Manhattan Decriminalizes Cannabis
September 14 , 2018
Updated 4:20 PST
The moment has finally come. After months of debate, The Manhattan District Attorney’s new policy to not prosecute low-level marijuana charges has officially gone into effect. And it’s only the first step toward broader decriminalization NYC-wide.
On July 7th, 2014, the Compassionate Care Act was signed into law, making NY the 23rd state to legalize medical cannabis. Though certified medical patients have had the free-and-clear to obtain their medicine, others seeking the general “high” of cannabis were not given the same shake. Despite the fact that Mayor de Blasio said he would cut down on arrests after taking office in 2014.
At that point, the Brooklyn DA’s Office was the first borough to end prosecution of many low-level marijuana cases (they’ve also recently announced a plan to expand that policy.) Other than Brooklyn, which is the largest populated borough in NYC, no other boroughs followed suit, and the arrests only began to rise.
Police data obtained by WNYC shows that 16,925 people were arrested last year for low-level marijuana possession and smoking in public. Sure, you could argue that these smokers were breaking the law, but seeing as the state is profiting off the taxes provided by marijuana, perceptions and punishments needed to change, specifically for low-level possession and consumption.
“Our research has found virtually no public safety rationale for the ongoing arrest and prosecution of marijuana smoking and no moral justification for the intolerable racial disparities that underlie enforcement,” said DA Cy Vance Jr. in a statement.
Public defenders like Vance, and drug reform advocates continuously expressed their disappointment in the Mayor and the rising number of low-level drug arrests they saw in their city. Well - Manhattan has made the first step toward erasing stigma towards cannabis, and insuring those who simply want to wind down, aren’t sitting in jail with hefty fines attached.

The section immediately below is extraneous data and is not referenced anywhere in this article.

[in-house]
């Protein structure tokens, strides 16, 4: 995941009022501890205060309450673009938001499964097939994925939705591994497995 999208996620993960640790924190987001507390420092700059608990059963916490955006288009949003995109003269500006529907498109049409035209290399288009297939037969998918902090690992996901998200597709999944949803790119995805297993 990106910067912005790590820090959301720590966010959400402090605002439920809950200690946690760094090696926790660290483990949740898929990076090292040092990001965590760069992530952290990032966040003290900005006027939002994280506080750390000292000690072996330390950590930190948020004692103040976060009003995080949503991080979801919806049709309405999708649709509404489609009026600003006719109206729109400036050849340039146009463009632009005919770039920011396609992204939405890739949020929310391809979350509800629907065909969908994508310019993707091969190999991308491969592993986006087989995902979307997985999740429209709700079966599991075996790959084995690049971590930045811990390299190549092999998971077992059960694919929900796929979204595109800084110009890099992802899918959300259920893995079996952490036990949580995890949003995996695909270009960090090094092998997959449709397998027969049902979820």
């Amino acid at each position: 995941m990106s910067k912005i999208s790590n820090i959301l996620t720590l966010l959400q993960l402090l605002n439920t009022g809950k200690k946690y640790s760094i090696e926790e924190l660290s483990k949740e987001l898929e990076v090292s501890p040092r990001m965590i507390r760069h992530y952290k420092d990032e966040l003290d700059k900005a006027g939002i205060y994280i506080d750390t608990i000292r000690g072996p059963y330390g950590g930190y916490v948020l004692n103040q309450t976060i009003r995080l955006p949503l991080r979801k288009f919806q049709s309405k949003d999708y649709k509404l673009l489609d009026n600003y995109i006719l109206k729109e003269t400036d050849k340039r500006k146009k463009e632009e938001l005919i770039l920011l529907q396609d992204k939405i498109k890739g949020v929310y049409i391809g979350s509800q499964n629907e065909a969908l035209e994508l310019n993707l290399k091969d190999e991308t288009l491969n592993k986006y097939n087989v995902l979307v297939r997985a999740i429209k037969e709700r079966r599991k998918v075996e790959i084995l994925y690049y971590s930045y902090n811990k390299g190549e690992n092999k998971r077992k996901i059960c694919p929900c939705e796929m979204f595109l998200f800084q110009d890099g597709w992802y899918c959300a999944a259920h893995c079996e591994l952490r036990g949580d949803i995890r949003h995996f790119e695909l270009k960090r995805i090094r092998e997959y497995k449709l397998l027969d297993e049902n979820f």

The new policy not to pursue low-level smoking and possession cases is expected to reduce Manhattan marijuana prosecutions by 96 percent - from about 5,000 cases per year, to less than 200. There are exceptions to this new rule, though: cases against sellers and defendants who are under investigation for violent crimes.
In accordance with this new policy, consideration for those already sitting in jail for their low-level possessions has been taken. The Manhattan DA’s office said it is planning to seal all past marijuana convictions in Fall 2018.
Unfortunately, it doesn’t seem like the other NYC neighborhoods are going to follow suit any time soon. Representatives from the Bronx and Staten Island DA state marijuana is still illegal, and therefore they will continue to enforce the law. As for Queens, their DA spokeswoman said they’ll continue to pursue “valid” possession and smoking cases. Though, it has been noted that the NYPD as a whole, generally supports easing back on marijuana cases:
Police Commissioner James O’Neill said: “The NYPD has no interest in arresting New Yorkers for marijuana offenses when those arrests have no impact on public safety.”
All in all, it is only a matter of time until New York legalizes. With the upcoming election in November, NYC is bound to see a shift. Candidates like Cynthia Nixon has vehemently expressed her platform for legalization, as well as New York’s rising progressive Alexandria Ocasio-Cortez. The future looks bright for New York and cannabis, and the first steps are to tare down the walls of stigma toward the plant. Manhattan’s DA taking the leap and decriminalizing, is only one step closer to the ultimate goal - legalization.